G comes in and mouths, ''you owe me one''. And then bursts out laughing at the sight of my cleaning fish. (In our group of friends I am the one famous for being a slightly picky eater, fish is a definite no-no. And any kind of creature that it looks like it was even once swimming around the sea). Someone tuts at the sound of G being happy. And then pushes us both out and shouts ''Learn how the tables go! 1-2, 1-3, A-3, bla bla bla bla'' . ''Lay the tables!'' ''Make sangria!!'' ''Pour a jug of beer - Jesus Christ and every other swear word under the sun - not like that! Are you stupid?''. I don't know. Maybe I am, maybe I'm not!
By 10pm, I have had enough, more than enough. At this point, people start to arrive for dinner, and food starts to be made. And G and I start to serve and clear tables, and pour endless jugs of sangria and beer. G has dropped a glass of wine down someone's sleeve, and a tray of glasses behind the bar, at the boss's feet, because he wouldn't get out of his way. I am screamed at by this minute, south- American waitress for trying to wash a jug, apparently the jugs don't get washed - you just re-use them, same goes for the fruit in the sangria, same goes for the bread - the rock-hard bread that is probably a week old, the bottles of water don't get thrown away if there is more than a millimetre of water left, you use them to fill up other ones that people have not finished. You don't wipe the dirty plates - of course you don't! Ha! You just throw them, cutlery, serviettes, end of food, into a bath-size sink full of vomit-like water, so that Old Lady no.1 , a.k.a., Valeria, can wash them up with her swollen burnt hand.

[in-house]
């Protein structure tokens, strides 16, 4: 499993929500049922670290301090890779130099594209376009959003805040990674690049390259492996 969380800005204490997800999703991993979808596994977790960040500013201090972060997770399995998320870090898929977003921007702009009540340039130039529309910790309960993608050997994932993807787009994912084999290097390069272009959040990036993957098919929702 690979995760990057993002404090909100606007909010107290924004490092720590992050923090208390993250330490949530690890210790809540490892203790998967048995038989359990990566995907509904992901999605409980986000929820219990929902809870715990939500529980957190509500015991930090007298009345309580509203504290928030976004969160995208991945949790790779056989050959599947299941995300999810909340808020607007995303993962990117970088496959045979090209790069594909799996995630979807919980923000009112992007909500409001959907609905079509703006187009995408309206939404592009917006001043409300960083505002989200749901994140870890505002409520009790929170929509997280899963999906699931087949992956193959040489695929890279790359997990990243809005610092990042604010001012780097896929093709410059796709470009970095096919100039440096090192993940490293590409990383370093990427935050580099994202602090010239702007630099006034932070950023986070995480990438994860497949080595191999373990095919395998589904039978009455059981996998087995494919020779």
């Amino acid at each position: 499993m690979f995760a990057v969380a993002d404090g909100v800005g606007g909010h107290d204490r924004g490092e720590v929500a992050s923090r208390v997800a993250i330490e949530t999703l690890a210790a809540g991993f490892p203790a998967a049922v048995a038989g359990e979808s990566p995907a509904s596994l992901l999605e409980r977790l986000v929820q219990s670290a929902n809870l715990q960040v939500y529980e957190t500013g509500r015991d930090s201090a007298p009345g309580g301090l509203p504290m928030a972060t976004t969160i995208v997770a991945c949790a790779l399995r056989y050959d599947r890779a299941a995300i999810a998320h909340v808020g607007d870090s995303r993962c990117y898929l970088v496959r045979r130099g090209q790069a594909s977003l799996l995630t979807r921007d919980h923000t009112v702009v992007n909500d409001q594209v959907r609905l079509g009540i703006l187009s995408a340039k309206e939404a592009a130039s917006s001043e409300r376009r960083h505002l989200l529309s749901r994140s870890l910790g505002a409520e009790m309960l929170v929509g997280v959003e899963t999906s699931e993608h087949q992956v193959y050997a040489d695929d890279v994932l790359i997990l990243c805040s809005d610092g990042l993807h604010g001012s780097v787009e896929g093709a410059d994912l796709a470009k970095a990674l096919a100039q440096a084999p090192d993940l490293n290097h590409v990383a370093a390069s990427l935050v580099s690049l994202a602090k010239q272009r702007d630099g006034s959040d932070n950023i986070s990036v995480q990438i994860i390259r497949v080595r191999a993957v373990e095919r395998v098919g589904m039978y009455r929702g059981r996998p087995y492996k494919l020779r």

By 11.30, I am feeling rather ill, so I ask Susana if I could possibly just step outside for five minutes to get some air as I am feeling a little strange. -''I'll only be five minutes,'' I say sweetly. ''no'' she replied ''you'll be 2''.
1am, G and I have been shouted at, pushed around, tutted at, so many times we could make the Guinness Book of Records. The restaurant is heaving, the kitchen is knee-deep in filth, pure filth. My jeans are brown to the knee, David, the creepy kitchen guy, has thrown a lit cigarette my way, brushing my calf, and then laughed - cause, I'm just the stupid new girl! All the staff have smoked a packet each, and I have been screamed at for having a single puff. I have been looked down on because I asked for bleach to wipe the empty tables with. Jesus Annie, we only use bleach Saturdays. Of course you do. Right.
1.30am, G and I are close to tears, we have cleared and re-set 50 tables, we have swept the whole restaurant (and got told off for doing it too thoroughly - they only mop and really sweep the floors on a Saturday night. Of course.). I have emptied the toilet bins with my hands, because they don't put bags in them!
2 am, everyone else is sitting around chatting and drinking wine and beer, and me and G are being ignored. We were told we would be finished by 2am, it is now 2.30, and we both have plans at 3. G asks if we can leave - he get screamed at. Apparently, we leave when they say we can. G smirks, and asks if we can get paid, he is screamed at again. And money is thrown at us across the bar with the keys to the cloakroom. I grab my bag, dodging Old Lady no.2 on my way, and jacket and stand next to G, eyes closing, legs killing me. Eventually we are allowed to leave. ''Hasta mañana.''
Yeah, we'll see
Arrive at bar, boss comes out. ''Annie, you're in charge of the sink today - you'll be washing up''.
So I washed up, and I washed up a little more, and a little more, and then i washed up again...
Until 3.40 am.
And then I left my new job.